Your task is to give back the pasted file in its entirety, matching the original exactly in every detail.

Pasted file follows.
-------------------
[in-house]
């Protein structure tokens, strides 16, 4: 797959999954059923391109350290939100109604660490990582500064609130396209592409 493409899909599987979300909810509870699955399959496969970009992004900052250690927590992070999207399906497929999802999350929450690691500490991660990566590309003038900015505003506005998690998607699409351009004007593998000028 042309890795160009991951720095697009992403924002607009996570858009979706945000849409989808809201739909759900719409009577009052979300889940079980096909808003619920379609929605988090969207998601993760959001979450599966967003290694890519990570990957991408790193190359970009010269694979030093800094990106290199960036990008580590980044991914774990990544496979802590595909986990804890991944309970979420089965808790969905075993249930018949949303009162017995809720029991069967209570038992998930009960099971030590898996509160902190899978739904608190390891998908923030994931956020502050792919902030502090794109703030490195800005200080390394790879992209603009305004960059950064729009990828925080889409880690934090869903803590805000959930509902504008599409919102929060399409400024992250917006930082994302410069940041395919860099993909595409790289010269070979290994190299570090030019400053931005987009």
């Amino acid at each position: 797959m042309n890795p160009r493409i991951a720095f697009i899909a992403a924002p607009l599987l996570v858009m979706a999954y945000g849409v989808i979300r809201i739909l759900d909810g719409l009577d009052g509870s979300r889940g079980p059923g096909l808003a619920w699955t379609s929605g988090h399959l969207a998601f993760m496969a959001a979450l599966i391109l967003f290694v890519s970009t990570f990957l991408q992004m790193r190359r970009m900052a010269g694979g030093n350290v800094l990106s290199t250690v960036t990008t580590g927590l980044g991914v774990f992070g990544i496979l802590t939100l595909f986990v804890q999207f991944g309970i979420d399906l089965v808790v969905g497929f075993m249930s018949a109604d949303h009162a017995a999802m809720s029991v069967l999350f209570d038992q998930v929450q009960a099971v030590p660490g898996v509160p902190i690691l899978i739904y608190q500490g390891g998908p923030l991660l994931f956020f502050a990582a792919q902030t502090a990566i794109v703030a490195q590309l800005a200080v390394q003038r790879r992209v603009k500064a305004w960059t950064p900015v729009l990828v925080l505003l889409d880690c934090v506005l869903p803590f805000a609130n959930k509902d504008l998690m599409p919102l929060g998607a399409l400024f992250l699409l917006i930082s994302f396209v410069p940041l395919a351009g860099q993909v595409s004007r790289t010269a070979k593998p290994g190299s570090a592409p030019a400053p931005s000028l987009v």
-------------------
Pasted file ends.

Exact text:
[in-house]
């Protein structure tokens, strides 16, 4: 797959999954059923391109350290939100109604660490990582500064609130396209592409 493409899909599987979300909810509870699955399959496969970009992004900052250690927590992070999207399906497929999802999350929450690691500490991660990566590309003038900015505003506005998690998607699409351009004007593998000028 042309890795160009991951720095697009992403924002607009996570858009979706945000849409989808809201739909759900719409009577009052979300889940079980096909808003619920379609929605988090969207998601993760959001979450599966967003290694890519990570990957991408790193190359970009010269694979030093800094990106290199960036990008580590980044991914774990990544496979802590595909986990804890991944309970979420089965808790969905075993249930018949949303009162017995809720029991069967209570038992998930009960099971030590898996509160902190899978739904608190390891998908923030994931956020502050792919902030502090794109703030490195800005200080390394790879992209603009305004960059950064729009990828925080889409880690934090869903803590805000959930509902504008599409919102929060399409400024992250917006930082994302410069940041395919860099993909595409790289010269070979290994190299570090030019400053931005987009």
């Amino acid at each position: 797959m042309n890795p160009r493409i991951a720095f697009i899909a992403a924002p607009l599987l996570v858009m979706a999954y945000g849409v989808i979300r809201i739909l759900d909810g719409l009577d009052g509870s979300r889940g079980p059923g096909l808003a619920w699955t379609s929605g988090h399959l969207a998601f993760m496969a959001a979450l599966i391109l967003f290694v890519s970009t990570f990957l991408q992004m790193r190359r970009m900052a010269g694979g030093n350290v800094l990106s290199t250690v960036t990008t580590g927590l980044g991914v774990f992070g990544i496979l802590t939100l595909f986990v804890q999207f991944g309970i979420d399906l089965v808790v969905g497929f075993m249930s018949a109604d949303h009162a017995a999802m809720s029991v069967l999350f209570d038992q998930v929450q009960a099971v030590p660490g898996v509160p902190i690691l899978i739904y608190q500490g390891g998908p923030l991660l994931f956020f502050a990582a792919q902030t502090a990566i794109v703030a490195q590309l800005a200080v390394q003038r790879r992209v603009k500064a305004w960059t950064p900015v729009l990828v925080l505003l889409d880690c934090v506005l869903p803590f805000a609130n959930k509902d504008l998690m599409p919102l929060g998607a399409l400024f992250l699409l917006i930082s994302f396209v410069p940041l395919a351009g860099q993909v595409s004007r790289t010269a070979k593998p290994g190299s570090a592409p030019a400053p931005s000028l987009v």